Senate Aide Was In Contact With Reporter Who Broke Carter Page FISA Story

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Chuck Ross Investigative Reporter
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  • Former Senate aide James Wolfe lied to the FBI about contacts with several journalists, including one who wrote a report in April 2017 that the government was conducting surveillance against Carter Page.
  • The Justice Department revealed Wolfe’s contacts with the unidentified reporter in court papers filed on Monday.
  • Wolfe pleaded guilty to lying to the FBI about his media contacts. He has not pleaded guilty to leaking classified information. 

Newly released court documents show that a former Senate aide who pleaded guilty to lying to the FBI about his contacts with the media was in touch with one of the reporters who broke a story in April 2017 about highly classified surveillance warrants against Trump campaign adviser Carter Page.

The documents, filed in federal court Monday, show that James Wolfe, the former director of security for the Senate Intelligence Committee, lied to the FBI when he denied having contact with at least three reporters, including one who authored an April 11, 2017, report revealing that the government had a Foreign Intelligence Surveillance Act (FISA) warrant against Page.

The Justice Department documents do not identify the article or the news outlet, but it appears to be a reference to a Washington Post report written by Ellen Nakashima, Devlin Barrett and Adam Entous.

The FBI interviewed Wolfe in December 2017 as part of an investigation into the leak of highly classified government information that the FBI opened in April 2017. He was indicted in June on three counts of lying to the FBI about his contacts with reporters. He initially pleaded not guilty in the case.

James Wolfe, a longtime staffer of the Senate Intelligence Committee, arrives on Capitol Hill in Washington, U.S., Oct. 25, 2017. REUTERS/Aaron P. Bernstein/File

James Wolfe, a longtime staffer of the Senate Intelligence Committee, arrives on Capitol Hill in Washington, U.S., October 25, 2017. REUTERS/Aaron P. Bernstein/File

In his position, Wolfe handled classified documents on behalf of the committee, which received a batch of documents related to the Trump-Russia probe, including about Page, on March 17, 2017.

Wolfe is not accused of, and he did not plead guilty to, leaking classified information.  There is no allegation that he leaked information to The Post about Page or for the newspaper’s story about the FISA warrant. (RELATED: Senate Aide Targeted Trump Adviser In Aggressive Media Leak Campaign)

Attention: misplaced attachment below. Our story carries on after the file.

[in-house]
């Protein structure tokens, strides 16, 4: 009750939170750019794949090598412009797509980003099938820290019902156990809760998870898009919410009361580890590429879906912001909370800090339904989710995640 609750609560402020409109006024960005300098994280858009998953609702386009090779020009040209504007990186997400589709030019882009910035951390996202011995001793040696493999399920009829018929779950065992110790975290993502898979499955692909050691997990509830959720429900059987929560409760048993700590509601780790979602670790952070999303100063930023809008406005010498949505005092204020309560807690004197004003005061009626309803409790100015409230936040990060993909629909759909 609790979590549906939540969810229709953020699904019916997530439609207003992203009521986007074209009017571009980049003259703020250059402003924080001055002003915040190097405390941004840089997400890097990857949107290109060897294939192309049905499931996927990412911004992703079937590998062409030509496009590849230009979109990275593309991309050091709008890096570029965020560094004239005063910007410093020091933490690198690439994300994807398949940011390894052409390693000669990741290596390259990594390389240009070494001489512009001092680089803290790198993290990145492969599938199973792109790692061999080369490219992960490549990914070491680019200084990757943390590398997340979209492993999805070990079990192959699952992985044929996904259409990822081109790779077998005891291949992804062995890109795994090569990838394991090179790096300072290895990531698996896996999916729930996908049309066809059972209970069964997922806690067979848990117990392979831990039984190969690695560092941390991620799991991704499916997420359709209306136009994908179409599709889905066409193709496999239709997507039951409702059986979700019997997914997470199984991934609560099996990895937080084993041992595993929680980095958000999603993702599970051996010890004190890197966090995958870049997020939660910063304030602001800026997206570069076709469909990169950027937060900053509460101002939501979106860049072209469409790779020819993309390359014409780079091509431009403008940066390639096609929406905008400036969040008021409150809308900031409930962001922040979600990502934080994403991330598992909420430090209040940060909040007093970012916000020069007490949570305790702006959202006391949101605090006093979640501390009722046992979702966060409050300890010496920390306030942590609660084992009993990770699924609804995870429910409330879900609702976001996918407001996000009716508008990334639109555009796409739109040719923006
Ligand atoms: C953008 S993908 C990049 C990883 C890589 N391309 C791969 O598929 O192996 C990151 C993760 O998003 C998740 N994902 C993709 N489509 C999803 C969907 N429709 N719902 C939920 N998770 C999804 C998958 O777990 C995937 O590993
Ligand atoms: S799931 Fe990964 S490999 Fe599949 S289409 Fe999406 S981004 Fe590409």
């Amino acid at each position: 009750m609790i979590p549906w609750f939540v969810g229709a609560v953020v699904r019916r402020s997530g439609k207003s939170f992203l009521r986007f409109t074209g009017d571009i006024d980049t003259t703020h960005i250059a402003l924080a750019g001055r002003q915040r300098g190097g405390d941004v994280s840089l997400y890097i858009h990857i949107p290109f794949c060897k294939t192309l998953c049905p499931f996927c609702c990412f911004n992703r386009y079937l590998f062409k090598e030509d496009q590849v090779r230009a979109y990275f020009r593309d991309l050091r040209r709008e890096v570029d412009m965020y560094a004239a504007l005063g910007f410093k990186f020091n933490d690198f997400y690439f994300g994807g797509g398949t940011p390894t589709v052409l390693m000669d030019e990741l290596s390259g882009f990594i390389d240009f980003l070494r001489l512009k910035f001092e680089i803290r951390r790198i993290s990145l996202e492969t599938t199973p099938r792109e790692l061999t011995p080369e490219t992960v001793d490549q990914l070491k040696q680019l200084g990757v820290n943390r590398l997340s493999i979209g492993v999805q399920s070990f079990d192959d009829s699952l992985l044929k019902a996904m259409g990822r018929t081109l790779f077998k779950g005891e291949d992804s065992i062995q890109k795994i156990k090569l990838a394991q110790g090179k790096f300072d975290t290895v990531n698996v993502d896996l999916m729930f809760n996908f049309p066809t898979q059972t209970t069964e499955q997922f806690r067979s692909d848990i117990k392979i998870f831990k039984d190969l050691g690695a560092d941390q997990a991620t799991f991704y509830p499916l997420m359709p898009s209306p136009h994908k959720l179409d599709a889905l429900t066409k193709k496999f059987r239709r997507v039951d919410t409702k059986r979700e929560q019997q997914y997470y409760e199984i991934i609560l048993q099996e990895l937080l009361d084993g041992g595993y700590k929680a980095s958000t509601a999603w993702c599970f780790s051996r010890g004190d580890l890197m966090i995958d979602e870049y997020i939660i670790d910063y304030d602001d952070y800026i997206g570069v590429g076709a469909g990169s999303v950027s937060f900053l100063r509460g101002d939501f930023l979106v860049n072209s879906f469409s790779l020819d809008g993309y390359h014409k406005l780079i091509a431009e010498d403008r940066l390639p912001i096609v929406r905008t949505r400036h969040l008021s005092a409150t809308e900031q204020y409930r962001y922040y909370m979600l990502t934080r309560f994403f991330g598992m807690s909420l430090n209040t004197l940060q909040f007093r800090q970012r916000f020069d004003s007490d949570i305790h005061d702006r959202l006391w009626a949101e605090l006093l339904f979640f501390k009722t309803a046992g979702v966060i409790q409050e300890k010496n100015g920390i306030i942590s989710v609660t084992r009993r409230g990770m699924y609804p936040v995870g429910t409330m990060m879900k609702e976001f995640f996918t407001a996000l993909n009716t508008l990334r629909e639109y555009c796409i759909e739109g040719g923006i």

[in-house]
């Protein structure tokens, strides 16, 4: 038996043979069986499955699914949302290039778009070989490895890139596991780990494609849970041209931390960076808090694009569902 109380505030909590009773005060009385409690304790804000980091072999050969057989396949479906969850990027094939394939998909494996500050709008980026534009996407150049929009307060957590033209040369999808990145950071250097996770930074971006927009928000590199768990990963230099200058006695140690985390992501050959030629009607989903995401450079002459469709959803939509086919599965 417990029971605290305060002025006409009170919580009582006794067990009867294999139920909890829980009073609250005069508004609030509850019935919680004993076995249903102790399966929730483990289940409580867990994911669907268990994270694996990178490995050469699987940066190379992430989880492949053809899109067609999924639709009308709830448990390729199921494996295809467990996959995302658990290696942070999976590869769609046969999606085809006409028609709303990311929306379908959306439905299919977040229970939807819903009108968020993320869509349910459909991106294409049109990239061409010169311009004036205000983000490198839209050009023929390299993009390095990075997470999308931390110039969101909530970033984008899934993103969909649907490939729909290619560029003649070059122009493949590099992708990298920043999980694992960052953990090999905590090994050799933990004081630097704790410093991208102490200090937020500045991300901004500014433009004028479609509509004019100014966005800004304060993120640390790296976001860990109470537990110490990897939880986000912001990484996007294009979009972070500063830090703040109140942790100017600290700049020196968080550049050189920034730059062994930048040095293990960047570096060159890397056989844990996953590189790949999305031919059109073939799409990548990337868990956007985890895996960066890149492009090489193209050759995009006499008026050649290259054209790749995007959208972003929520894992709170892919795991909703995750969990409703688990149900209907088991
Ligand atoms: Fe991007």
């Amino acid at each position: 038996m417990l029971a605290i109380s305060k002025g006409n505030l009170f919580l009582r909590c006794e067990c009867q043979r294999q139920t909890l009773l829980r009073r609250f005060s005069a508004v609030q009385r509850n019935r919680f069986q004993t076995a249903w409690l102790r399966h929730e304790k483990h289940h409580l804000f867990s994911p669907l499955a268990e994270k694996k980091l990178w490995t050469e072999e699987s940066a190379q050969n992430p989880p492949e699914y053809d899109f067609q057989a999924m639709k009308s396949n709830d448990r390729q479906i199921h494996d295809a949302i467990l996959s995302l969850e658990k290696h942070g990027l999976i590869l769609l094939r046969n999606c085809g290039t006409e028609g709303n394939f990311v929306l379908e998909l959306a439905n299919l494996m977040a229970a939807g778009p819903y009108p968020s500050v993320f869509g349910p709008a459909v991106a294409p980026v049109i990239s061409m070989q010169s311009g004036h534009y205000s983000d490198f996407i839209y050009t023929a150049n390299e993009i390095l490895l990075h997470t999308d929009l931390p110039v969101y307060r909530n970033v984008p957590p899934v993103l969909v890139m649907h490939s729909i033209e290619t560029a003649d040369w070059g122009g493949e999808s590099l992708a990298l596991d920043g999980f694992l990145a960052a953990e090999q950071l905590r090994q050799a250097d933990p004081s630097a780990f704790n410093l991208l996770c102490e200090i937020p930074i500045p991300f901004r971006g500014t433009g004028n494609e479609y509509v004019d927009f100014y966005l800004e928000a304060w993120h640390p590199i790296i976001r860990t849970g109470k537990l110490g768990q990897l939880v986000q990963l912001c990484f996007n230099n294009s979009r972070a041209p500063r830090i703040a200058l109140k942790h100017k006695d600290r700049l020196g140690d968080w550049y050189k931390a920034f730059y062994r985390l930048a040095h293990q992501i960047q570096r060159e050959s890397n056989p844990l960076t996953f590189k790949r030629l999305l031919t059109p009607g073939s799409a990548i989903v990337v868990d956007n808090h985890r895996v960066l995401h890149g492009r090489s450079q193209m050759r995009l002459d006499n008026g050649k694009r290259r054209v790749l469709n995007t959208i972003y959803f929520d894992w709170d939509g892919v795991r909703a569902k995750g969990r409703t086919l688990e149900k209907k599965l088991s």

But the FBI’s investigation does suggest that investigators had some suspicion that Wolfe leaked information for the story. And the DOJ documents reveal for the first time that Wolfe was in contact with reporters from The Post.

Wolfe, a 28-year Senate veteran, did leak information about Page to other reporters. He was also in a romantic relationship Ali Watkins, a reporter who published a major story at BuzzFeed News about Page a week before the FISA story.

While Wolfe and Watkins both denied that she was provided with information related to committee business, the Justice Department said that Wolfe sent a text message to Watkins shortly before his December 2017 interview with the FBI in which he said that he “always tried to give you as much information that I could and to do the right thing with it so you could get that scoop before anyone else.”

New York Times reporter Ali Watkins (YouTube screen capture)

The Justice Department said Wolfe lied during his Dec. 15, 2017, interview with the FBI when he denied that he had contact with any of the three reporters who wrote the April 11, 2017 article.

The statement says that one of the reporters, REPORTER #1, had “repeated contact” with Wolfe through his official Senate account between December 2015 and June 2017.

According to the government document, Wolfe emailed the reporter on Dec. 9, 2015, stating, “Nice meeting you.”

The reporter responded shortly after, writing “Very nice meeting you! Enjoyed the chat.”

Wolfe wrote back: “Did you make it home safely?”

The Justice Department also says that the subject of the April 11 article, believed to be Page, contacted the reporter on May 8, 2017 complaining about a story that the reporter published.

On May 11, 2017, the reporter emailed Wolfe asking for his cell phone number. Later that day, the reporter emailed Wolfe asking “When can we get coffee?”

Wolfe was also in contact with a journalist who reported on Oct. 17, 2017 that the Senate Intelligence panel had subpoenaed Page. NBC News broke that story.

An attorney for Wolfe did not respond to a request for comment. The Washington Post also did not respond.

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